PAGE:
Legal sources who spoke to this website questioned whether the magistrate ought to have made that distinction at that stage, given that it was simply – in legal jargon or concept – a decree of the prima facie. In a decree of this type, the practice is that at the end of the compilation of evidence, even if one of the charges is found to subsist or hold, the magistrate’s role would be to decree, or lay down, that a bill of indictment can be filed, without pronouncing himself or herself on whether any of the charges be left out of the bill of indictment.
Another question is why did the police charge Rizzo and Licari in their personal capacity – aside from their capacity as company officials – when it ought to have been clear that they did not benefit personally?
A further question is why have none of the other officials of Progress Press been charged? And could they still be charged?
The clock of extinctive prescription is of course ticking.
The law says that every “director, manager, secretary or other similar officer” would have had to convince the police that each had “no knowledge” of the offence and that each “exercised all due diligence to prevent the commission of the offence” – the law puts the burden to prove these exculpatory facts on these company officials. That is a cardinal principle of vicarious liability in criminal law.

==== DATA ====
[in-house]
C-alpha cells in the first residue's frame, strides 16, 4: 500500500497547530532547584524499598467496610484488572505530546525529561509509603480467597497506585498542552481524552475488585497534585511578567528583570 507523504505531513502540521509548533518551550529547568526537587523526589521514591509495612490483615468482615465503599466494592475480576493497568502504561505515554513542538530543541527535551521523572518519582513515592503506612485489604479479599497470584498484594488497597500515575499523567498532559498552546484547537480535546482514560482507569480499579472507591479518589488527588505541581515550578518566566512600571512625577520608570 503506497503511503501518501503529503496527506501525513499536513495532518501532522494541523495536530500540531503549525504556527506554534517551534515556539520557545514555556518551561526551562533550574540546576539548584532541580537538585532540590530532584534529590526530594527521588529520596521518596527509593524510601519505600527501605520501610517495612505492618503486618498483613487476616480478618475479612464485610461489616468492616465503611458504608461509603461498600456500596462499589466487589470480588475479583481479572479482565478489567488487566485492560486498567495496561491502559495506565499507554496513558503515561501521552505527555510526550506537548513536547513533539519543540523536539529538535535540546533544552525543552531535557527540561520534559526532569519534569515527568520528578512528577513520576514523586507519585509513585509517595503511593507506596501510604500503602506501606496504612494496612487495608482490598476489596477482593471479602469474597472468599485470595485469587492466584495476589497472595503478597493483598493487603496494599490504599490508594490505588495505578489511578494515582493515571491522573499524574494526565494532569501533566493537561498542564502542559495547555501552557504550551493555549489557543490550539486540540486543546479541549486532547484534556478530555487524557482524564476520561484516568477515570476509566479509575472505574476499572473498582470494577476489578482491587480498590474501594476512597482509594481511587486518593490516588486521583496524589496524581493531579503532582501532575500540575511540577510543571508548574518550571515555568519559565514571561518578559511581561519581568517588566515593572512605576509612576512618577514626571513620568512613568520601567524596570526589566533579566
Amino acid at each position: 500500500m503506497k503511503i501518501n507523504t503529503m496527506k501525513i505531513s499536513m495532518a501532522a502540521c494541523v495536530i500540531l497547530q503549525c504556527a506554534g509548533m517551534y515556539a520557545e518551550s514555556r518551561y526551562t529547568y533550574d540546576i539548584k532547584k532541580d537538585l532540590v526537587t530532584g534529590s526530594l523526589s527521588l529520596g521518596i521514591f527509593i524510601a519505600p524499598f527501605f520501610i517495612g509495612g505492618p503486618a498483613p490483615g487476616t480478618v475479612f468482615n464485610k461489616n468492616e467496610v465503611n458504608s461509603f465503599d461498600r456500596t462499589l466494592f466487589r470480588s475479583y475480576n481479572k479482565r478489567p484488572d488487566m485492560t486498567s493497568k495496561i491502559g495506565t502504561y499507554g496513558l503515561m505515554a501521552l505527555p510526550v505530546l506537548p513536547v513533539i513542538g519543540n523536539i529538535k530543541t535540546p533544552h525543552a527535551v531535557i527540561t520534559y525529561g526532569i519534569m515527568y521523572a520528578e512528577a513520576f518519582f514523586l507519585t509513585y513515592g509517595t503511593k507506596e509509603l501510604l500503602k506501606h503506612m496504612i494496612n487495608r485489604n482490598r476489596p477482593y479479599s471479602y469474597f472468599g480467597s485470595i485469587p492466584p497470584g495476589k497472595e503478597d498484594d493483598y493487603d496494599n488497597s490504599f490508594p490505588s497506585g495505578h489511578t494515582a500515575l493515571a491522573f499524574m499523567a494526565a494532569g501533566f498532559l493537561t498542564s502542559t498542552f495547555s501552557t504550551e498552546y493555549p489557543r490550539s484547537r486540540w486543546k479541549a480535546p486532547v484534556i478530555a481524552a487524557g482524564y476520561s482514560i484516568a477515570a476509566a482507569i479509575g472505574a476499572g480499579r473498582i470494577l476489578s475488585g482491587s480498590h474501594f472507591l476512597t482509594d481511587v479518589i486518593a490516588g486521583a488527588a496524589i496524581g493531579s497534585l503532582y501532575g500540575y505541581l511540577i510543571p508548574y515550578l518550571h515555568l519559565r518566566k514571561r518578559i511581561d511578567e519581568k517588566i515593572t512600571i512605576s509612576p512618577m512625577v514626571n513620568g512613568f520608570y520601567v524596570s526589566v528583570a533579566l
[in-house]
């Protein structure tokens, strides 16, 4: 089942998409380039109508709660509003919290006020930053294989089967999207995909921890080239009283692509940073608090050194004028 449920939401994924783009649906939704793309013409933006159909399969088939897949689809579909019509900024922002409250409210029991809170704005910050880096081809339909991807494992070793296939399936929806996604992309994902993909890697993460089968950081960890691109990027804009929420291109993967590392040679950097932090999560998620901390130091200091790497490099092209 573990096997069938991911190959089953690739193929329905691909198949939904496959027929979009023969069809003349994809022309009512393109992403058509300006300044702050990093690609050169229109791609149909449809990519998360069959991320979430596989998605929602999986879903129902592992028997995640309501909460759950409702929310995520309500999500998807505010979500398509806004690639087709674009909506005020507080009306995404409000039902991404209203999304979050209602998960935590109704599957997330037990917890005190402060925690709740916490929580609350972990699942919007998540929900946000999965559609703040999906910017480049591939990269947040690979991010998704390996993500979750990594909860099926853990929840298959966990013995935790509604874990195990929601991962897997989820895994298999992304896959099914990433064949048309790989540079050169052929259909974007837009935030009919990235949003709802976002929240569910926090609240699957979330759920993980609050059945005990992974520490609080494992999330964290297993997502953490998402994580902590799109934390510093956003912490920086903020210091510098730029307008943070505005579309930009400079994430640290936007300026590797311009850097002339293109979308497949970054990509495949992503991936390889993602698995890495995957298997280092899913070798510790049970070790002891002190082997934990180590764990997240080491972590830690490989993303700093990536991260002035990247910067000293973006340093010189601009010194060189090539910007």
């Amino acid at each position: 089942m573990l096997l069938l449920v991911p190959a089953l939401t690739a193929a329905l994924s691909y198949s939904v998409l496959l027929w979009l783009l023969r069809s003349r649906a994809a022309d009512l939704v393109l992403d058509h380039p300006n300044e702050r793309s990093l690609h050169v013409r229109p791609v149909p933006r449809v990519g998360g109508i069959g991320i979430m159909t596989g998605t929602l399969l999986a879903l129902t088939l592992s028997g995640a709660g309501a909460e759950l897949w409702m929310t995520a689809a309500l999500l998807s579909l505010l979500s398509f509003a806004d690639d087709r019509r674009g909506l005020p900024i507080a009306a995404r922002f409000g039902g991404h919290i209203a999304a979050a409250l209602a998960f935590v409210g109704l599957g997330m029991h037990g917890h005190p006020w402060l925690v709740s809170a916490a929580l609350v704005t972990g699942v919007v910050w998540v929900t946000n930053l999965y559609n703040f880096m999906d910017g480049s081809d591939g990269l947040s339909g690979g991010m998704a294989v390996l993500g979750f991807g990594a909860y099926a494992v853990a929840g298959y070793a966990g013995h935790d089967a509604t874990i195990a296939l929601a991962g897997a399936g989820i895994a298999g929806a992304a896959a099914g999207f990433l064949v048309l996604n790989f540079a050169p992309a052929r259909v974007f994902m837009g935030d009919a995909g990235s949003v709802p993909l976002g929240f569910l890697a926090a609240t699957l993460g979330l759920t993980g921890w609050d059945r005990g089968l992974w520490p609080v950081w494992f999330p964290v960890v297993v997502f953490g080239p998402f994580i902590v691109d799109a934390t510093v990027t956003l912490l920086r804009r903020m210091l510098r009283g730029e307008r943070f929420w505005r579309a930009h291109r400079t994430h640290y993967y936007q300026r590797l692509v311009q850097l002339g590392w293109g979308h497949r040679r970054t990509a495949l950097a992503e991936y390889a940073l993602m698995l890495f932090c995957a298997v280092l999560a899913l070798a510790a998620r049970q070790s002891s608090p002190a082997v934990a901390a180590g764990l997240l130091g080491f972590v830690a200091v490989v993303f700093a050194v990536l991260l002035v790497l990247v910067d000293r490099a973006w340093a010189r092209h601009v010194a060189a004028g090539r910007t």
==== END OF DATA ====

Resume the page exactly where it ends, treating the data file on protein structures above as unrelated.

Did all these officials convince the police that they had “no knowledge” of the offence and that each “exercised all due diligence to prevent the commission of the offence”?
Other officials could still be charged provided that the time-term has not run its course in line with the statute of limitations.
The timespan given by the prosecution in its charges (as reproduced in the decree of 28 May 2021) ranged from 2013 to 13 March 2019. It is not known whether the police or prosecution have altered or narrowed those dates – the records of criminal proceedings are not open to public viewing – or if this would be relevant to the statute of limitations. Of note is that one of the charges, fraud – Article 308 of the Criminal Code – expires after 10 years in the statute of limitations.
What is sure is that the police’s answer to the question of why they did not charge other officials – “that the case is sub-judice and therefore we cannot comment on ongoing court procedures” – is a non-answer that offers no clarity.